June 2018, Mark Weisbrot, Lara Merling, Rebecca Watts, and Jake Johnston
The Pact for Mexico pledged to institute policies that would usher in a new era of growth and prosperity for Mexico, through the implementation of a series of structural reforms. The timeline for implementation of the proposed reforms extended to the second semester of 2018.
This paper examines whether there has been progress toward the Pact’s goals since it was signed; and whether any measures taken since then — including current economic policies — are likely to help Mexico break out of its long economic slump and forge a different path toward economic and social progress.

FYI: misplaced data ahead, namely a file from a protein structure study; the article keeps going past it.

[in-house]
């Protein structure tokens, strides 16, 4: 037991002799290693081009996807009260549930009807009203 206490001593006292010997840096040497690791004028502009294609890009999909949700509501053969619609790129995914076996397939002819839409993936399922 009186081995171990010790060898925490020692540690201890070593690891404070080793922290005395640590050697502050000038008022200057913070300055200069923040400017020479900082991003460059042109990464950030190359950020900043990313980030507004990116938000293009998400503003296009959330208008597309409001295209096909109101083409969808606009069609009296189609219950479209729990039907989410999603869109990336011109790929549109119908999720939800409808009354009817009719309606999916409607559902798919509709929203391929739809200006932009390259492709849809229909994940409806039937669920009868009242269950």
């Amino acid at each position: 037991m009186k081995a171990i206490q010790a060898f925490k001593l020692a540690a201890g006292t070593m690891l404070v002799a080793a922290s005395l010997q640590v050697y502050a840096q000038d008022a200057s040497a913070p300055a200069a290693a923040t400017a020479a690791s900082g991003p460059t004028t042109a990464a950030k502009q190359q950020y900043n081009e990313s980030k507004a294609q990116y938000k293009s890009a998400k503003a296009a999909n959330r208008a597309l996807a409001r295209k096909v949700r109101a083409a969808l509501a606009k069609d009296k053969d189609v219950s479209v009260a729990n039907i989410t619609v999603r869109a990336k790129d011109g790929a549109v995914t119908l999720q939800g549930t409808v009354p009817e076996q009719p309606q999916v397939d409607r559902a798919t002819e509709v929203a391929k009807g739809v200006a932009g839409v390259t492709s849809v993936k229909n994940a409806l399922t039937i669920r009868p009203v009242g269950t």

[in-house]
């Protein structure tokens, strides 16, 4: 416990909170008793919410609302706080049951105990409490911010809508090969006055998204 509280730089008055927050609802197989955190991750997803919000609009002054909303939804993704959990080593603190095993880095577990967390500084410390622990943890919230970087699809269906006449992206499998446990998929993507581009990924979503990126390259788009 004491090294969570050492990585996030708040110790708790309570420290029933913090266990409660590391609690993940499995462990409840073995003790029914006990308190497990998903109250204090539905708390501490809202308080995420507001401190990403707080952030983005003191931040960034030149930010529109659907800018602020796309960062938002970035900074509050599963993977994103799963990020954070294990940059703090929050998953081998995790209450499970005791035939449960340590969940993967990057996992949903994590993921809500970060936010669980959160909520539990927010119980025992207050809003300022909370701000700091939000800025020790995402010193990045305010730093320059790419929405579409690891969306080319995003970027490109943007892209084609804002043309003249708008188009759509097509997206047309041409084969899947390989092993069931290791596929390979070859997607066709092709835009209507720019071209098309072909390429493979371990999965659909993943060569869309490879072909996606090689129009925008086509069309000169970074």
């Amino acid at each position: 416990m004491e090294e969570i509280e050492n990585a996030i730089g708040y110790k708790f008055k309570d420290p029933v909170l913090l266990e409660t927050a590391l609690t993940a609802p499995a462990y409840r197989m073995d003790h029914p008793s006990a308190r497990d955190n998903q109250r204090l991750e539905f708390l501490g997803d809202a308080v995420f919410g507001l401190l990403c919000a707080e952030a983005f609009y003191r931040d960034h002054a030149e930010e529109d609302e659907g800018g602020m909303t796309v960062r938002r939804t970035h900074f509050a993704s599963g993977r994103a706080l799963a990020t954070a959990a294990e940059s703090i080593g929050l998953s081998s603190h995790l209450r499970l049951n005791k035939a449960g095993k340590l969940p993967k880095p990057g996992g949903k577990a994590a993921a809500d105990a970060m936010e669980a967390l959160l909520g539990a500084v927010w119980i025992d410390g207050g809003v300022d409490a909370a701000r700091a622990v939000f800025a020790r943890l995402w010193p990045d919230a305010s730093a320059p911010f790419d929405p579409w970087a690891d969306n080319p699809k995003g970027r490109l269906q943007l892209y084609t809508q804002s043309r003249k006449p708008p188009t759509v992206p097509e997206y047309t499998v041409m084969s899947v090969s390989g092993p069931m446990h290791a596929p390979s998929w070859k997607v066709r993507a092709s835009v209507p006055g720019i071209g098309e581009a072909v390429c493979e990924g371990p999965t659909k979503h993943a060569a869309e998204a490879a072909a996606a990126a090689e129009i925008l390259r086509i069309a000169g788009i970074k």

Five years into the Pact for Mexico, it is clear from the available data that the Pact’s promises to launch a new era of economic and social progress have not begun to materialize. The authors conclude that the country’s persistent sluggish growth, poverty, and inequality are rooted in a set of important economic policy choices that have been made consistently for a long time.
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